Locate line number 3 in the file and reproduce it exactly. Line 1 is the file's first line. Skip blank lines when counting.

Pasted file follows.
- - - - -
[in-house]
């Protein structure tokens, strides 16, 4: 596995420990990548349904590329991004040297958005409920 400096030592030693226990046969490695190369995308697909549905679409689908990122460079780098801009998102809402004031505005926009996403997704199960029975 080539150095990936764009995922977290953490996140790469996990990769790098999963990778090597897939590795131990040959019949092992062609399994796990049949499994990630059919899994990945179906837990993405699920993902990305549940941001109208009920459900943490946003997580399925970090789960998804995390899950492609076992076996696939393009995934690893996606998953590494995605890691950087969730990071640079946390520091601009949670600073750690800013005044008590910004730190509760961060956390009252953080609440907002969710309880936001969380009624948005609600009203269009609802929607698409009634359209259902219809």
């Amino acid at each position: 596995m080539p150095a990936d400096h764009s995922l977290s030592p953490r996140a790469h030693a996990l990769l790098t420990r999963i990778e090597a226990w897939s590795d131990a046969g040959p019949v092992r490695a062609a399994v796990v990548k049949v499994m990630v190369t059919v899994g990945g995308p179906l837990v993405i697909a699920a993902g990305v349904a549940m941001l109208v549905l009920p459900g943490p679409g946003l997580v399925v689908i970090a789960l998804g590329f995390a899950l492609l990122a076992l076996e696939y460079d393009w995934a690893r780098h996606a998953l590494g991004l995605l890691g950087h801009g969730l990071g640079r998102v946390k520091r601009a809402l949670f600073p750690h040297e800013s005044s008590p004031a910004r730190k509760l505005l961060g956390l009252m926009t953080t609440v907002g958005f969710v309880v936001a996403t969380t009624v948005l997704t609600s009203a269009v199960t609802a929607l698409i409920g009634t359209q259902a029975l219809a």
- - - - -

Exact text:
């Amino acid at each position: 596995m080539p150095a990936d400096h764009s995922l977290s030592p953490r996140a790469h030693a996990l990769l790098t420990r999963i990778e090597a226990w897939s590795d131990a046969g040959p019949v092992r490695a062609a399994v796990v990548k049949v499994m990630v190369t059919v899994g990945g995308p179906l837990v993405i697909a699920a993902g990305v349904a549940m941001l109208v549905l009920p459900g943490p679409g946003l997580v399925v689908i970090a789960l998804g590329f995390a899950l492609l990122a076992l076996e696939y460079d393009w995934a690893r780098h996606a998953l590494g991004l995605l890691g950087h801009g969730l990071g640079r998102v946390k520091r601009a809402l949670f600073p750690h040297e800013s005044s008590p004031a910004r730190k509760l505005l961060g956390l009252m926009t953080t609440v907002g958005f969710v309880v936001a996403t969380t009624v948005l997704t609600s009203a269009v199960t609802a929607l698409i409920g009634t359209q259902a029975l219809a």